When we first start speaking a language different from our own, one of the first obstacles that comes our way is the difficulty in being funny.

We’ve all been there: in an attempt to appear nice and funny to our foreign interlocutor, we make a joke which receives no reply whatsoever, not even a fake smile. While we’re trying to hide our frustration and embarrassment, thousands of questions start running through our minds: What’s happening? Why is he/she not laughing? Did I offend him/her? Am I not funny anymore? Who am I?!

In those moments, before starting to doubt ourselves, we should take note of the following bold statement: it might not be our fault.

We are still ourselves, still brilliantly funny and we did not lose our sense of humour and charisma. Or did we? And if the fault is not ours, whose is it?

Our personal identity is not to blame, but our cultural identity is!

Many studies have shown that humour is inextricably related to culture. Every culture has its own form of humour and different ways to express and understand it. It is no coincidence that humour is considered the most difficult thing to translate across languages.

The Italian language for example can somehow be humorous within. Using a peculiar tone, inflection or regional accent in saying something can crack Italian people up. This however would have no effect whatsoever if applied to English per say.

On the other hand, speaking the same language is no guarantee of equivalent sense of humour. If we were to ask an American person what he\she thinks about British humour, he\she would say it is too dry, sarcastic and it doesn’t have enough punchlines. British people instead would say that the American humour is not subtle enough.

If the sense of humour of two countries speaking the same language can be so different, imagine the barriers that rise between countries with different languages.

In 2001 an interesting experiment called “LaughLab” was carried out in the UK by the psychologist Richard Wiseman with the support of the British Science Association. People from all over the world submitted jokes and everyone evaluated jokes from different cultures other than their own. In this way it was possible to underline the differences in the sense of humour of different cultures.

“People from The Republic of Ireland, the UK, Australia and New Zealand expressed a strong preference for jokes involving word plays, such as:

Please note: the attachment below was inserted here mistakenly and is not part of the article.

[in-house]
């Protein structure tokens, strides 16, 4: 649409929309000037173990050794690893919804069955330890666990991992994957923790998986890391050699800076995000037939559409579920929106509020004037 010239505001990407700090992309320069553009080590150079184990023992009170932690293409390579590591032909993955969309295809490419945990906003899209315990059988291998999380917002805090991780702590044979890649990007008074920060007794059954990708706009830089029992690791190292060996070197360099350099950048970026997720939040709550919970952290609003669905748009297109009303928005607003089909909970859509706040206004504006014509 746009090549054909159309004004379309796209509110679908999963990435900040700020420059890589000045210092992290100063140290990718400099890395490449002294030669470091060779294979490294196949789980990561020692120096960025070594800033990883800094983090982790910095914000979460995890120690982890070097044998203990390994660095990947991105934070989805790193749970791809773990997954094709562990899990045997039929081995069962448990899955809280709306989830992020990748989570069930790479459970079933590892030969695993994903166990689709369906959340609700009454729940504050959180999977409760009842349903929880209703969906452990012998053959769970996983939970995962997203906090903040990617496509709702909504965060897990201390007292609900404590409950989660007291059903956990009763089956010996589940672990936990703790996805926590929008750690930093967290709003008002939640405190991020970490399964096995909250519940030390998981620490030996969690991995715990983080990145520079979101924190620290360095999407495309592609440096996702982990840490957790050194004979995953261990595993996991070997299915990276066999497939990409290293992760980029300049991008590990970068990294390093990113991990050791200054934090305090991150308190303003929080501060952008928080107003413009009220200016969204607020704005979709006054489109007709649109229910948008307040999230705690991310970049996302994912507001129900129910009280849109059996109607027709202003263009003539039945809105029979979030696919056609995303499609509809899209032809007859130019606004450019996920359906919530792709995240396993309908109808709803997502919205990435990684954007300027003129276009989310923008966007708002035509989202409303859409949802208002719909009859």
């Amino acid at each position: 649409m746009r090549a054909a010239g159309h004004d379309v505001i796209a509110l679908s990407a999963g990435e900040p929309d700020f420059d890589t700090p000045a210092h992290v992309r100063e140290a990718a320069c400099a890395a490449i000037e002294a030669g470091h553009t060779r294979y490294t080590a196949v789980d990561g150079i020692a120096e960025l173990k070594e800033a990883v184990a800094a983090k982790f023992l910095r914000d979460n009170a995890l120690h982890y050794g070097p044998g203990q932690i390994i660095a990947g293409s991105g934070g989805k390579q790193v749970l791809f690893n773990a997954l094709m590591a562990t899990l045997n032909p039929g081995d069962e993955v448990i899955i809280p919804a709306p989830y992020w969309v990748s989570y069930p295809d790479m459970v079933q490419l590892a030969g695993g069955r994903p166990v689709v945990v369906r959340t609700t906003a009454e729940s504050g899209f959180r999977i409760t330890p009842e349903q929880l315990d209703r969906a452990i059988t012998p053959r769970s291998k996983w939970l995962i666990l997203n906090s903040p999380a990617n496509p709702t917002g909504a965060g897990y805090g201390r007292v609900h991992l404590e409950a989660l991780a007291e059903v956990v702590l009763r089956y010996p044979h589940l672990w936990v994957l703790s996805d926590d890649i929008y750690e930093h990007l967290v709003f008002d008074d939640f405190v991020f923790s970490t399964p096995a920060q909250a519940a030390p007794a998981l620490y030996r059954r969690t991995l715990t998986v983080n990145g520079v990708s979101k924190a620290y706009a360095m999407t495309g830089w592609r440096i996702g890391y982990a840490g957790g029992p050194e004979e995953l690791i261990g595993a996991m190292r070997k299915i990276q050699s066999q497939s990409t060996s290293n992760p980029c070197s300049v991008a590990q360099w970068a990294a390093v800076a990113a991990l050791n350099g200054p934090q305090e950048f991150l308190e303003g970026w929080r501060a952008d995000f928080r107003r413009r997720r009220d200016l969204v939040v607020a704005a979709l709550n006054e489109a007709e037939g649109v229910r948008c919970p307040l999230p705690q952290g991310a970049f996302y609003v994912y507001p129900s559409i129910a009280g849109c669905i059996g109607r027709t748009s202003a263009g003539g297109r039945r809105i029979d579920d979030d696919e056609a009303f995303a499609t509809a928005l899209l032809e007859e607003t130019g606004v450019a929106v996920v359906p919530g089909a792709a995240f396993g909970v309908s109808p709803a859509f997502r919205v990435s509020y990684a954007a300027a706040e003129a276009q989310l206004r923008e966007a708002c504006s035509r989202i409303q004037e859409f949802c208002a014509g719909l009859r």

Patient: Doctor, I’ve got a strawberry stuck up my bum.

Doctor: I’ve got some cream for that.

Americans and Canadians much preferred gags where there was a sense of superiority – either because a person looked stupid, or was made to look stupid by another person, such as:

Q: How many Polacks does it take to change a light bulb?

A: Three – one to hold the bulb and two to turn the ladder.”

It is interesting to note that even stereotypes, a worldwide popular source for jokes, are not the same in different countries. The joke about Polacks might not be considered as funny in other countries as in USA, least of all in Poland.

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We can now understand why, when we try to be funny in a language which is still not very familiar to us — because we are not yet accustomed to the culture — the result can be embarrassing, frustrating or even catastrophic.

For example, when Russian sarcastic humour meets Italian light-hearted and diplomatic humour, the result is never too successful.

Picture this: in a class full of Italian students there is a new Russian student who has just moved to Italy. One of the Italian girls, eager to be friendly to the newly arrived, while smiling light-heartedly and gesticulating energetically, asks: “Is it true that you eat babies in Russia?” The whole class starts laughing. The Russian student looks at the girl and answers with the most serious and imperturbable of faces: “Yes.”

Suddenly there is silence and the girl’s face became serious, surprised, preoccupied even. The only person still laughing is the Russian teacher.

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   In conclusion, the good news is that, when these awkward moments occur – and they often occur while speaking with people from different countries – we can take a breath and try not to lose our self-esteem right away.

The “bad” news it that we still have a long, winding and tortuous road ahead of us in learning a new language and interiorising the culture it roots from. But once we get the hang of it, it is absolutely worth it!

By Adelina Zarnescu




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